'Foreigners to blame for most shacks' - MEC Uhuru Moiloa

Stjwetla informal settlement in Alexandra is also populated with illegal foreigners. / Thapelo Morebudi
Stjwetla informal settlement in Alexandra is also populated with illegal foreigners. / Thapelo Morebudi

Gauteng human settlements MEC Uhuru Moiloa is frustrated by the problems caused by foreign nationals who illegally occupy houses meant for South Africans.

Moiloa also blames them for the mushrooming of informal settlements.

Moiloa told reporters in Johannesburg yesterday that documented foreign nationals could utilise the rental stock that government provides for the general public. Moiloa said there were many undocumented persons who were causing the proliferation of informal settlements in Gauteng.

"[In] these squatter camps that you see proliferating in our province, there is a huge number of foreigners who are also squatting," he said.

"Unfortunately, when you look at a squatter camp, you just look at [it as] a squatter camp of South Africans. The truth is that there are thousands of people from elsewhere on the continent that are squatting in our country. We've got to find a way of dealing with this issue without creating xenophobia."

Moiloa said his department was dealing with illegal occupation of houses in Olievenhoutbosch, Tshwane, which involved foreign nationals.

"People have [illegally] occupied houses there. Half of them are foreigners. I'm dealing with an informal settlement that was visited by the president in Mooiplaas [in Centurion]. The president instructed that we must develop housing there," he said.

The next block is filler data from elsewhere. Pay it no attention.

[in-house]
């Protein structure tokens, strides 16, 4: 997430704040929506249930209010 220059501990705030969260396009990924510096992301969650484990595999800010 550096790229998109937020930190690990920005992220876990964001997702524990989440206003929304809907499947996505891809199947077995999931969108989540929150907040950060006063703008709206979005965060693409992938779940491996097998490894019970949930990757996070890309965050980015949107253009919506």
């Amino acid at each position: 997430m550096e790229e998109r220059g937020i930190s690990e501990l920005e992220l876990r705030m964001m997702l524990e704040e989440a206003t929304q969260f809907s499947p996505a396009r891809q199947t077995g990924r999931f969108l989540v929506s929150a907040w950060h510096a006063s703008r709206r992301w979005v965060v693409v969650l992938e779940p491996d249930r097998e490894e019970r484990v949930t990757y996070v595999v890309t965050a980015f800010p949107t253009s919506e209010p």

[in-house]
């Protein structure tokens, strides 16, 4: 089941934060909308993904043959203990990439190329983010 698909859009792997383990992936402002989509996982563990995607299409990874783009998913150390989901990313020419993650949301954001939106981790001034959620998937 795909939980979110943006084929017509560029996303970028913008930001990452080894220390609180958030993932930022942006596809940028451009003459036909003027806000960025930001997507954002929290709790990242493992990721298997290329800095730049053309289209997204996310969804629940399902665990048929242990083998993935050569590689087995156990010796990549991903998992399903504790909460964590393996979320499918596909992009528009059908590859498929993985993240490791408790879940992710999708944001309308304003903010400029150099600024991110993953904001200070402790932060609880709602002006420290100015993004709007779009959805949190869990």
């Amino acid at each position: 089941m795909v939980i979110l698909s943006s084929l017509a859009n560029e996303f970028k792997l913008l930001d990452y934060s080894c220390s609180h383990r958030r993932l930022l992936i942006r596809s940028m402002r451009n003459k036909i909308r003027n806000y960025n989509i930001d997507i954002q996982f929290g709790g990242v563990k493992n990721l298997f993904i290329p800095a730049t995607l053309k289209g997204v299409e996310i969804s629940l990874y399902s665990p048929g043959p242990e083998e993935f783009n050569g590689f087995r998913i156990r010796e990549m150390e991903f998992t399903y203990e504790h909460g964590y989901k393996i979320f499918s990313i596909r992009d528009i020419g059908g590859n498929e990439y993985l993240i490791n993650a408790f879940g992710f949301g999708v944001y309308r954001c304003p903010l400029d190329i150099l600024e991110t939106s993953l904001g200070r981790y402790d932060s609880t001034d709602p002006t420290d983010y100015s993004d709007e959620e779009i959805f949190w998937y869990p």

"But close to 40% to 50% of the people in that squatter camp are foreigners. We've got to sort out the element of lawlessness. People just come to South Africa without declaring themselves at our border control systems."

Moiloa also announced that people who applied for government housing in 1996 will now be the first to benefit from all housing projects.

"We are responding to a general grievance that the housing list is corrupted by officials. My administration has given a preliminary report on how many people in our system registered in 1996, what is their health and age. We have now developed a criterion that these are the people that are going to be considered to be the first beneficiaries of housing," said Moiloa.

"It is my intention that before the end of my term, I would have published the list of qualifying beneficiaries as approved by our housing subsidy system..."

Gauteng has been struggling to reduce the housing backlog which is about 1.1-million due to more people relocating to the province for better economic opportunities.

There has been a growing frustration from the provincial government over foreign nationals in recent weeks.

Gauteng MEC for health Gwen Ramokgopa told Sowetan a week ago that new ways were needed to finance the cost of treating foreign nationals in provincial hospitals.

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